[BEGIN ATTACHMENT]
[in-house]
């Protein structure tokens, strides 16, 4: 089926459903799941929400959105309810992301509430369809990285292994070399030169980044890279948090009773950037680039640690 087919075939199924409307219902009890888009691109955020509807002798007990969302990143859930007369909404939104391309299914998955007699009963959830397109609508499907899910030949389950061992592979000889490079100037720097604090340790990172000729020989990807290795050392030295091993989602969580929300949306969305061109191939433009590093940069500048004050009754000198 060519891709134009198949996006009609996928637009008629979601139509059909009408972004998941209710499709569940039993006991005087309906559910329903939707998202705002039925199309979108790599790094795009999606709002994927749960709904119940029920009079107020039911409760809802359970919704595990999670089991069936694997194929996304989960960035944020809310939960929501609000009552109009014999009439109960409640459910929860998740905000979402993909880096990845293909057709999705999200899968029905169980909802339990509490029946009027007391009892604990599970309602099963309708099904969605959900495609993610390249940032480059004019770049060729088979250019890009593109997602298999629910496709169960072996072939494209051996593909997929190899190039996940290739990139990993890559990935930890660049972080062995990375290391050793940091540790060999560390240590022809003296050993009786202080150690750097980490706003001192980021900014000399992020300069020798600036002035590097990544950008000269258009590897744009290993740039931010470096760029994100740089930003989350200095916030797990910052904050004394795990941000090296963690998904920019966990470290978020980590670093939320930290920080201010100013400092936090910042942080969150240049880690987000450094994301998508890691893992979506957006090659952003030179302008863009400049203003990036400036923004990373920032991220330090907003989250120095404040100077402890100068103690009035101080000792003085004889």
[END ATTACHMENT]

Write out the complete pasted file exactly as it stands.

[in-house]
């Protein structure tokens, strides 16, 4: 089926459903799941929400959105309810992301509430369809990285292994070399030169980044890279948090009773950037680039640690 087919075939199924409307219902009890888009691109955020509807002798007990969302990143859930007369909404939104391309299914998955007699009963959830397109609508499907899910030949389950061992592979000889490079100037720097604090340790990172000729020989990807290795050392030295091993989602969580929300949306969305061109191939433009590093940069500048004050009754000198 060519891709134009198949996006009609996928637009008629979601139509059909009408972004998941209710499709569940039993006991005087309906559910329903939707998202705002039925199309979108790599790094795009999606709002994927749960709904119940029920009079107020039911409760809802359970919704595990999670089991069936694997194929996304989960960035944020809310939960929501609000009552109009014999009439109960409640459910929860998740905000979402993909880096990845293909057709999705999200899968029905169980909802339990509490029946009027007391009892604990599970309602099963309708099904969605959900495609993610390249940032480059004019770049060729088979250019890009593109997602298999629910496709169960072996072939494209051996593909997929190899190039996940290739990139990993890559990935930890660049972080062995990375290391050793940091540790060999560390240590022809003296050993009786202080150690750097980490706003001192980021900014000399992020300069020798600036002035590097990544950008000269258009590897744009290993740039931010470096760029994100740089930003989350200095916030797990910052904050004394795990941000090296963690998904920019966990470290978020980590670093939320930290920080201010100013400092936090910042942080969150240049880690987000450094994301998508890691893992979506957006090659952003030179302008863009400049203003990036400036923004990373920032991220330090907003989250120095404040100077402890100068103690009035101080000792003085004889």